March 16, 2005
Contacts: Mary Lampert Pilgrim Watch 781-934-0389
Coalition Decries Withholding of Report Damaging to Nuclear Industry Groups,
Security Experts Seek Meeting with Agency Heads Washington, DC
The Nuclear Security Coalition (NSC), an alliance of 47 grassroots and public interest groups, charged today that federal bureaucrats are jeopardizing public safety by blocking release of a science panel's report that is damaging to the nuclear power industry.
The NSC said the report confirms the urgent need to lower the density of pools packed with highly irradiated fuel rods at U.S power plants, and that the U.S. Nuclear Regulatory Commission (NRC) is stalling its release to protect the nuclear industry's efforts to revive nuclear power in the US.
The urgency of taking action was highlighted this week by the disclosure of a recent report by the Federal Bureau of Investigation and the Department of Homeland Security, which found "the largely unregulated" area of general aviation remains particularly vulnerable.
An NRC report from October 2000 determined the "spent" fuel pools in certain reactor designs are especially prone to damage from a plane crash.
Because spent fuel pools are considered among the highest impact targets for terrorism in the U.S., in late 2003 Congress ordered the National Academy of Sciences to study current storage methods for commercial spent nuclear fuel - and options to reduce risks.
A classified version of the report was completed last summer; insiders say it confirms concerns that enormous radioactive fires could result if waste pools were attacked.
But NRC has repeatedly sought revisions to a still-unreleased public version of the NAS study, citing "security." In a letter sent to the Academy today, the coalition pointed to NRC's contradictions.
"Clearly from NRC's response, we conclude that spent fuel pools are not the 'well-engineered' and 'robust' structures as advertised - otherwise NRC would not be worried about NAS' report becoming public," said Mary Lampert of Pilgrim Watch in Massachusetts today.
"The Academy must have gotten the 'wrong answer.' " Due to long-running exasperation toward the agency, the Coalition sent a letter to NRC today asking for a meeting directly with the five NRC Commissioners.
In part, the citizens want action on a petition filed with the NRC in August 2004 urging priority measures at 32 plants where spent fuel pools are located high inside buildings and surrounded only by thin roofs and walls.
Federal and state legislators as well as Attorneys General have sent letters of support for the petition to the Commission.
There is growing national pressure on the NRC to lower the risk of attack on "spent" fuel pools, which contain far more radioactivity than do reactors, and are vulnerable to a variety of attacks by air or ground intruders.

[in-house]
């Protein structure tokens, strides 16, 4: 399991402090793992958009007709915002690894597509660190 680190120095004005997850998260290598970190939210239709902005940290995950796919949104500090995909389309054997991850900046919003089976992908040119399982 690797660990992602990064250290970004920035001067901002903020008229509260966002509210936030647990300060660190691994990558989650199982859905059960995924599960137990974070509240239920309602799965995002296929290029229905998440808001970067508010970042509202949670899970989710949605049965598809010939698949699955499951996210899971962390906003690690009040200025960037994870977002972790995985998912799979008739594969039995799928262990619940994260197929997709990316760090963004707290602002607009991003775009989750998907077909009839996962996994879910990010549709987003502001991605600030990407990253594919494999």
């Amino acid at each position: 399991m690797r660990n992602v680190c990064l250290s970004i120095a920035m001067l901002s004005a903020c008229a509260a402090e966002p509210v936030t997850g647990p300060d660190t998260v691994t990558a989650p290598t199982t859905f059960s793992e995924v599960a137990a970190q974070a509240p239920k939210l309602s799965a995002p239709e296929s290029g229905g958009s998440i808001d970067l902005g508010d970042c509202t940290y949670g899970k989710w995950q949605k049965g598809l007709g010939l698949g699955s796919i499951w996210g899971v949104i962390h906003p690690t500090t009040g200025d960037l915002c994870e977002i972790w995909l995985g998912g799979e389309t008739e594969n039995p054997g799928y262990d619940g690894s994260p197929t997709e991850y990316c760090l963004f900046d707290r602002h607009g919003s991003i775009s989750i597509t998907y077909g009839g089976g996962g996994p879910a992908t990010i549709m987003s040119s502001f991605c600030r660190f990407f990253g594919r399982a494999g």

In January, attorneys general from New York, California, Massachusetts and five other states pressed the NRC to increase plant protections, warning of "possibly unimaginable nuclear catastrophes" and emphasizing the need "to reflect the realities of 2005.terrorists may attack by air or water and in numbers greater than four."
That reference stems from NRC's continued reliance on plant defenses designed against only small, land-based teams of attackers. Dr. Gordon Thompson, a specialist on nuclear safety, said today, "Added to our concern about the vulnerability of civilian nuclear facilities to attack is a growing concern that the NRC cannot be relied upon to protect the citizens of the United States from this grave threat."
The coalition, comprised of citizen groups from coast to coast, charged that the withholding of science panel's report is designed to protect the nuclear industry at a most sensitive time.
The long-declining industry is pouring huge sums into a publicity offensive touting new, experimental reactors as the solution to global warming, and seeking taxpayer funding for new nuclear plants as part of the Bush administration's energy bill.
The industry's revival hinges on its ability to maintain a public misperception that the high-level waste issue is solved.
However, earlier this month, plans for a national waste dump at Nevada's Yucca Mountain were set back five more years, to 2015.
Many observers - including industry officials - believe the long-delayed and multi-billion dollar project is doomed.
Regardless of whether a dump at Yucca Mountain ever opens, spent fuel will be stored at U.S. plants for decades.
Hence, hardening spent fuel against attack - instead of keeping it in high-density pools - key to alleviating the security crisis at reactors; it is also a quasi-permanent storage location for mounting quantities of high level waste.
Increasing evidence that nuclear plants are terrorist targets, and warnings by non-governmental counter-terrorism experts that the U.S. will again be attacked, make increased plant security a priority.
In a December 3 letter, the NRC requested that NAS spend "more time" on the study - in other words, delay issuing any report and subsequent required remedial action.
"NRC gives protecting fuel pools low priority, but for reactor communities living with a terrorist target in their midst, its actions are irresponsible.
This argument between NAS and NRC is putting our communities in harm's way unnecessarily," said Deb Katz, executive director of Citizens Awareness Network.
"NRC must do more to protect our communities since it is our communities that will suffer the consequences of agency inaction if a reactor fuel pool is attacked."
Mary Lampert concluded, "The NRC has shown itself time and time again to be a lapdog of the industry and that is precisely why Congress directed NAS, and not the NRC, to perform the analysis.
We ask that NAS ignore the NRC and issue the report as required by Congress."
Suzanne Leta Energy Associate NJPIRG 11 N. Willow St Trenton, NJ 08608 609 394 8155 x310 firstname.lastname@example.org